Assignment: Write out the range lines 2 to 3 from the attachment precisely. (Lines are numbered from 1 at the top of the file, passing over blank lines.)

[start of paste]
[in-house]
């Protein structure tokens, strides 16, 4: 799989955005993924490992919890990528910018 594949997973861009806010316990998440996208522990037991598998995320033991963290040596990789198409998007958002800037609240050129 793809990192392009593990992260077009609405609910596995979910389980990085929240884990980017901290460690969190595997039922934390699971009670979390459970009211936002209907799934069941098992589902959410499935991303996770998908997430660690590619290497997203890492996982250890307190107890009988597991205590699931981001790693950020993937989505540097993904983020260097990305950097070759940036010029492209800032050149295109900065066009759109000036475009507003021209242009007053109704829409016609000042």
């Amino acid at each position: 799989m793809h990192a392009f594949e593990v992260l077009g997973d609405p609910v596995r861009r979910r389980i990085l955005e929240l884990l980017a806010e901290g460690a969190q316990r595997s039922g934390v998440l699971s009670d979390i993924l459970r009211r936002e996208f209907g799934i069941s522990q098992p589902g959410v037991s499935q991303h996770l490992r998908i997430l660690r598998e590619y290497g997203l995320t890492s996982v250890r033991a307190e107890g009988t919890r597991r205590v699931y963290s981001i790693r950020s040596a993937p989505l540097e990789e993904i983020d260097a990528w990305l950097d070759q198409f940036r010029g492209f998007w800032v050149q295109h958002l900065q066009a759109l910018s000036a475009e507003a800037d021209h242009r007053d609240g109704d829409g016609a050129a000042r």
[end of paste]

């Protein structure tokens, strides 16, 4: 799989955005993924490992919890990528910018 594949997973861009806010316990998440996208522990037991598998995320033991963290040596990789198409998007958002800037609240050129 793809990192392009593990992260077009609405609910596995979910389980990085929240884990980017901290460690969190595997039922934390699971009670979390459970009211936002209907799934069941098992589902959410499935991303996770998908997430660690590619290497997203890492996982250890307190107890009988597991205590699931981001790693950020993937989505540097993904983020260097990305950097070759940036010029492209800032050149295109900065066009759109000036475009507003021209242009007053109704829409016609000042």
């Amino acid at each position: 799989m793809h990192a392009f594949e593990v992260l077009g997973d609405p609910v596995r861009r979910r389980i990085l955005e929240l884990l980017a806010e901290g460690a969190q316990r595997s039922g934390v998440l699971s009670d979390i993924l459970r009211r936002e996208f209907g799934i069941s522990q098992p589902g959410v037991s499935q991303h996770l490992r998908i997430l660690r598998e590619y290497g997203l995320t890492s996982v250890r033991a307190e107890g009988t919890r597991r205590v699931y963290s981001i790693r950020s040596a993937p989505l540097e990789e993904i983020d260097a990528w990305l950097d070759q198409f940036r010029g492209f998007w800032v050149q295109h958002l900065q066009a759109l910018s000036a475009e507003a800037d021209h242009r007053d609240g109704d829409g016609a050129a000042r």